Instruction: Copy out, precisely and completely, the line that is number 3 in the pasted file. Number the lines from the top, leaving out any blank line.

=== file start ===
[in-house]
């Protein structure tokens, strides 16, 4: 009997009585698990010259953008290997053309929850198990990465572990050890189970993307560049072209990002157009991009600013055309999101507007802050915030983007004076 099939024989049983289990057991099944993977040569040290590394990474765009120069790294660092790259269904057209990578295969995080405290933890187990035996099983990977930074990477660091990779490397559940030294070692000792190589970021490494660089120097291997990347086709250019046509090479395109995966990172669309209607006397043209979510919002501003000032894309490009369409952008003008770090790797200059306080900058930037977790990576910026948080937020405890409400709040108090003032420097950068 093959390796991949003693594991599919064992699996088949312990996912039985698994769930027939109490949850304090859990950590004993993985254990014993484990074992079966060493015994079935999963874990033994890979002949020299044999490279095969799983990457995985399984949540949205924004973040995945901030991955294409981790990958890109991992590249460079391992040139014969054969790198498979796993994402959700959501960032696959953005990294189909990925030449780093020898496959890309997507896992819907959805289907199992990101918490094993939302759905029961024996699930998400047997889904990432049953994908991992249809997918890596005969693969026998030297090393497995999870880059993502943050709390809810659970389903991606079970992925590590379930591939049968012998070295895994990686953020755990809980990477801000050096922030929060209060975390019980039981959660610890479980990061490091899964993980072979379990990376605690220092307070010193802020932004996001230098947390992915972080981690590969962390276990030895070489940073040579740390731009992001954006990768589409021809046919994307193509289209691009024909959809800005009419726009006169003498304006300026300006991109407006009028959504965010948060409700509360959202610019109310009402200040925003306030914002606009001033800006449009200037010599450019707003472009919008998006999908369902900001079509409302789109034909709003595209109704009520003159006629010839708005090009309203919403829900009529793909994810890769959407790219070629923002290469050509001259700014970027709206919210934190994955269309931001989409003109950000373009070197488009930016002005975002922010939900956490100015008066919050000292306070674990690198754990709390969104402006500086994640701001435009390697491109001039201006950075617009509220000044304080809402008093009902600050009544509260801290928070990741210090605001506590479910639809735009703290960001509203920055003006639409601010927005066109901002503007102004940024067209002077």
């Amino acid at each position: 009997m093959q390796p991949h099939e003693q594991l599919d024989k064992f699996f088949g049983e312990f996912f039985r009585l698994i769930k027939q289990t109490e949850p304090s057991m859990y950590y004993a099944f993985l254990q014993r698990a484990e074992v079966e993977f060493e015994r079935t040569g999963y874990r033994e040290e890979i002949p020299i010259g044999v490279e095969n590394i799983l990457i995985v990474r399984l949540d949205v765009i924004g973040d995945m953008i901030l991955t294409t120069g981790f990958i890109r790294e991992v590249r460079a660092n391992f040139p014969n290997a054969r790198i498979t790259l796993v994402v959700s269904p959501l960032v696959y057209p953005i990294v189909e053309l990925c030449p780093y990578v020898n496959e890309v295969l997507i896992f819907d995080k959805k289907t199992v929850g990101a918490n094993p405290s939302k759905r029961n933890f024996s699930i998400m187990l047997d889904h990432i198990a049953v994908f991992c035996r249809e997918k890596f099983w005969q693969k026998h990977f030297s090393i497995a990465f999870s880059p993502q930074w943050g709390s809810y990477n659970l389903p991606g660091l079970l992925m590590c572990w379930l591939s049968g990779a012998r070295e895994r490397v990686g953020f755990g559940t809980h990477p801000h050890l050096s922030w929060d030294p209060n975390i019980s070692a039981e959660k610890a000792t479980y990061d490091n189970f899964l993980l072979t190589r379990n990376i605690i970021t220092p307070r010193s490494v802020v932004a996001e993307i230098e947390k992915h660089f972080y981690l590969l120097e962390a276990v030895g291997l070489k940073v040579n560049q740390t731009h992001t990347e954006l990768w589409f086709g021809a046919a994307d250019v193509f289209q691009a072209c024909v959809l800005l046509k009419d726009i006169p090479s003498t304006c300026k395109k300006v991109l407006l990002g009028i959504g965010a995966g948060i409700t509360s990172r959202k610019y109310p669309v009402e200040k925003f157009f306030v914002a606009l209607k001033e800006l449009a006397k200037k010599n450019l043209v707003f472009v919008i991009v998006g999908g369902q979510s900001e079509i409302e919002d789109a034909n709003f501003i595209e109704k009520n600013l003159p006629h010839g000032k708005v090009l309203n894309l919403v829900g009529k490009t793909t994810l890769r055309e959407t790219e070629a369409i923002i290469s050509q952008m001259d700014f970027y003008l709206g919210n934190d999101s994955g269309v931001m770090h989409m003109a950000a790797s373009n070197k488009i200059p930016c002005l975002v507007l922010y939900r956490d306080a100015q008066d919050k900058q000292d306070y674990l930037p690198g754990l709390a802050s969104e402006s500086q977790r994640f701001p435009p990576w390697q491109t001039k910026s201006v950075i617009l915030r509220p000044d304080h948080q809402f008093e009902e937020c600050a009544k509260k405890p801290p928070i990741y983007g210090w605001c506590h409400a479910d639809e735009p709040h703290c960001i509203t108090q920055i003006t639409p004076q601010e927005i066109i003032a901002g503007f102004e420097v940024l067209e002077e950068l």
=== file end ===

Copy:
């Amino acid at each position: 009997m093959q390796p991949h099939e003693q594991l599919d024989k064992f699996f088949g049983e312990f996912f039985r009585l698994i769930k027939q289990t109490e949850p304090s057991m859990y950590y004993a099944f993985l254990q014993r698990a484990e074992v079966e993977f060493e015994r079935t040569g999963y874990r033994e040290e890979i002949p020299i010259g044999v490279e095969n590394i799983l990457i995985v990474r399984l949540d949205v765009i924004g973040d995945m953008i901030l991955t294409t120069g981790f990958i890109r790294e991992v590249r460079a660092n391992f040139p014969n290997a054969r790198i498979t790259l796993v994402v959700s269904p959501l960032v696959y057209p953005i990294v189909e053309l990925c030449p780093y990578v020898n496959e890309v295969l997507i896992f819907d995080k959805k289907t199992v929850g990101a918490n094993p405290s939302k759905r029961n933890f024996s699930i998400m187990l047997d889904h990432i198990a049953v994908f991992c035996r249809e997918k890596f099983w005969q693969k026998h990977f030297s090393i497995a990465f999870s880059p993502q930074w943050g709390s809810y990477n659970l389903p991606g660091l079970l992925m590590c572990w379930l591939s049968g990779a012998r070295e895994r490397v990686g953020f755990g559940t809980h990477p801000h050890l050096s922030w929060d030294p209060n975390i019980s070692a039981e959660k610890a000792t479980y990061d490091n189970f899964l993980l072979t190589r379990n990376i605690i970021t220092p307070r010193s490494v802020v932004a996001e993307i230098e947390k992915h660089f972080y981690l590969l120097e962390a276990v030895g291997l070489k940073v040579n560049q740390t731009h992001t990347e954006l990768w589409f086709g021809a046919a994307d250019v193509f289209q691009a072209c024909v959809l800005l046509k009419d726009i006169p090479s003498t304006c300026k395109k300006v991109l407006l990002g009028i959504g965010a995966g948060i409700t509360s990172r959202k610019y109310p669309v009402e200040k925003f157009f306030v914002a606009l209607k001033e800006l449009a006397k200037k010599n450019l043209v707003f472009v919008i991009v998006g999908g369902q979510s900001e079509i409302e919002d789109a034909n709003f501003i595209e109704k009520n600013l003159p006629h010839g000032k708005v090009l309203n894309l919403v829900g009529k490009t793909t994810l890769r055309e959407t790219e070629a369409i923002i290469s050509q952008m001259d700014f970027y003008l709206g919210n934190d999101s994955g269309v931001m770090h989409m003109a950000a790797s373009n070197k488009i200059p930016c002005l975002v507007l922010y939900r956490d306080a100015q008066d919050k900058q000292d306070y674990l930037p690198g754990l709390a802050s969104e402006s500086q977790r994640f701001p435009p990576w390697q491109t001039k910026s201006v950075i617009l915030r509220p000044d304080h948080q809402f008093e009902e937020c600050a009544k509260k405890p801290p928070i990741y983007g210090w605001c506590h409400a479910d639809e735009p709040h703290c960001i509203t108090q920055i003006t639409p004076q601010e927005i066109i003032a901002g503007f102004e420097v940024l067209e002077e950068l």